I dragged my dehydrated body from water fountain to water fountain and finally reached the Natural History Museum. They should have called it the National Treadmill not the National Mall. And in this heat, it was like walking through a desert. You see the buildings in the distance, but they never seem to get any closer. At the Natural History Museum I bought a high fructose corn syrup drink from one of the overpriced stalls and plopped down between some teenagers in a spot of shade. A little sparrow hopped closer, beak open. The kids threw it some crumbs but it really wanted a drink, but all I could think was, if I give him some Minute Maid it would be his last drink.

Anyway, back to the museum. It really is massive, and of course it has a massive rotunda to match. I wandered through all the rooms. The mammal section included many stuffed creatures from tiny harvest mice to lynx with massive paws and even some galagos aka bush babies from South Africa. Once again, a children's paradise. The place was so big and I was so tired that I did not take in much, I must admit. But they have a super skeleton section, and a cool forensics exhibit. You can actually tell what job someone did back in the days by just looking at their bones and teeth (tailors had little grooves in their teeth from gripping pins and needles)! Oh, and bush babies have an extra joint in their legs, which gives them a super long ankle, which helps them jump as far as they do.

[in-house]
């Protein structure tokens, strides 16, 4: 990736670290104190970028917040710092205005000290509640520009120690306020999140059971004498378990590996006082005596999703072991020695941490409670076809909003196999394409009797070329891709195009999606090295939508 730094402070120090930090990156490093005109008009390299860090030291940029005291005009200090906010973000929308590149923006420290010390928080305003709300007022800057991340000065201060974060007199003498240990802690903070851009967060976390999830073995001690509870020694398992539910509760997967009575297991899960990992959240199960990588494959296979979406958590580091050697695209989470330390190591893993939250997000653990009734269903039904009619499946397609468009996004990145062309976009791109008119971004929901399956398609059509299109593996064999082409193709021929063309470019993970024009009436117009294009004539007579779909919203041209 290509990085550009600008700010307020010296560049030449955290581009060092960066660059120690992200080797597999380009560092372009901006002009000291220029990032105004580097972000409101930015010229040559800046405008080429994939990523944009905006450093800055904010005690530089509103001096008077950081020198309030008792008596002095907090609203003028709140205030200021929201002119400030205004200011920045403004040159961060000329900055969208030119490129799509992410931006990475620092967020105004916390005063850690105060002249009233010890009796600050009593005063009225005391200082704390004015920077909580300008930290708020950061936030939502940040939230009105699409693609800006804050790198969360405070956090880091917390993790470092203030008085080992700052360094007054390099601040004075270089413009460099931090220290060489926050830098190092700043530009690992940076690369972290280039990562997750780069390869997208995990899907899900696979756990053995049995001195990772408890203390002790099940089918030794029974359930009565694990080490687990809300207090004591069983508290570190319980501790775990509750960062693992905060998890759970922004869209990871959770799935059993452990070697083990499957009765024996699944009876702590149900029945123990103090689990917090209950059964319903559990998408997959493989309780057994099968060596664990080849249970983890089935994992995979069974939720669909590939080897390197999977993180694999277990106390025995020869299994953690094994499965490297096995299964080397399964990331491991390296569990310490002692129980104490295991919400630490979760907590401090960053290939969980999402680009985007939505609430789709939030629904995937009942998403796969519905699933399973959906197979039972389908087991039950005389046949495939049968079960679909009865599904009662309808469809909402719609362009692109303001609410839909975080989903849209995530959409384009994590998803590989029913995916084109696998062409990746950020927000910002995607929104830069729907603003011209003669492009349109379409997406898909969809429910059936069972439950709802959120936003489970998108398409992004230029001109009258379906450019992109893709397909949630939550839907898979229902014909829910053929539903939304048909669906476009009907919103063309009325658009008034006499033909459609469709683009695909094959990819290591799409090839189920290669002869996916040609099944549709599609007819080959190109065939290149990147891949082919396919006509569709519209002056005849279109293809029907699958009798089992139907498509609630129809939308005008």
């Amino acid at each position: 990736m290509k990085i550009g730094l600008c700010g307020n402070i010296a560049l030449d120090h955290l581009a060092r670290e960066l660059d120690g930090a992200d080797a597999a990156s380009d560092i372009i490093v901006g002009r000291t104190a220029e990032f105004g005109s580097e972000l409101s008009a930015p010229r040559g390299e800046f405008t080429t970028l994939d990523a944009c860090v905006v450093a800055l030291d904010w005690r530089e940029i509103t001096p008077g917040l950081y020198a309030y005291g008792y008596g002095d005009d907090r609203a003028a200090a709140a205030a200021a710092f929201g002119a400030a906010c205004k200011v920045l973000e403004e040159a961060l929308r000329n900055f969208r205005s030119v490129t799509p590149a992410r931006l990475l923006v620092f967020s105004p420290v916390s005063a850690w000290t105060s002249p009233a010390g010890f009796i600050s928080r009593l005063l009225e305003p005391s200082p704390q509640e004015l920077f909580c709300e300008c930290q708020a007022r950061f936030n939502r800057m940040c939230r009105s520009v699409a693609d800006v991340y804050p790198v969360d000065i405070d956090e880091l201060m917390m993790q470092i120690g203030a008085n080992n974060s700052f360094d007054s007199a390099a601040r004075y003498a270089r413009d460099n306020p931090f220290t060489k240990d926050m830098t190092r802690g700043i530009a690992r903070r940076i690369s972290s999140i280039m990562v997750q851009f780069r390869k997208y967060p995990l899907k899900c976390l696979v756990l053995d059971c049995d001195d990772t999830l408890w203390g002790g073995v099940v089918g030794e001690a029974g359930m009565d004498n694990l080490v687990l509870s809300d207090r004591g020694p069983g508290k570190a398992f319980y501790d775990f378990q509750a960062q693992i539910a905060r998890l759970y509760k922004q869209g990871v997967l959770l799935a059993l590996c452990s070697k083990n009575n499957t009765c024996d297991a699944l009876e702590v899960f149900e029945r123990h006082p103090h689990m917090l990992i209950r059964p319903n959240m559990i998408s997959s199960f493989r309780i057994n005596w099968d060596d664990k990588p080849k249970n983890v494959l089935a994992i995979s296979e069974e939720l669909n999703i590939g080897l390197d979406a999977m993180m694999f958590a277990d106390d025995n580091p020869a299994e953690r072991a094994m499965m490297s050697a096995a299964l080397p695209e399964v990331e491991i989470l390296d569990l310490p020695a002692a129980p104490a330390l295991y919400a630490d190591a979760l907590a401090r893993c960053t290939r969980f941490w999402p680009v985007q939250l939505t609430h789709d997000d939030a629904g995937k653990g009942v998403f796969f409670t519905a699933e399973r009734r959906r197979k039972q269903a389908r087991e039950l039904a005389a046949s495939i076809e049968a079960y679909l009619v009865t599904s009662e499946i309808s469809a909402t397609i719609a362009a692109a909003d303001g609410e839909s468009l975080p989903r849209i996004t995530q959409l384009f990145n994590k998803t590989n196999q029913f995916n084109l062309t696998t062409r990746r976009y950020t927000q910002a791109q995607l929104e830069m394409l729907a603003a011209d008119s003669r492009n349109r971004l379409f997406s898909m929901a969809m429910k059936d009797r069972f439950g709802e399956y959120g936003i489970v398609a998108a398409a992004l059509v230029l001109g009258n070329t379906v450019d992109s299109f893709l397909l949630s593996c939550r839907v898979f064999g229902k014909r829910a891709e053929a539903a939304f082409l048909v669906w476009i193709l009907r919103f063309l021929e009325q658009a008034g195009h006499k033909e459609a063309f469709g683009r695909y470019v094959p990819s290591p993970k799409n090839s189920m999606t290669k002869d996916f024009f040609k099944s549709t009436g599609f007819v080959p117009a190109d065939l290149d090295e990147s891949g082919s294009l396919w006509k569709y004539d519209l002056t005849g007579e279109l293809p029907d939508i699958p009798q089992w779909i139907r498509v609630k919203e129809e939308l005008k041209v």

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This Fennec fox (the smallest fox in the world) had a very strange grin. The taxidermist must have had fun.

Then I came to the rocks and gems and crystals exhibit. Again, very interesting. They had every colourful crystal and rock formation you could imagine. And then, the jewels. So shiny. Can't believe the rich and famous actually wore them.

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Spanish Inquisition jewels.
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Napoleon diamond necklace - it contains 172 diamonds totaling 260 carats.  Marie Louise diadem - more than 1000 diamonds totaling about 700 carats surround the Persian turquoise.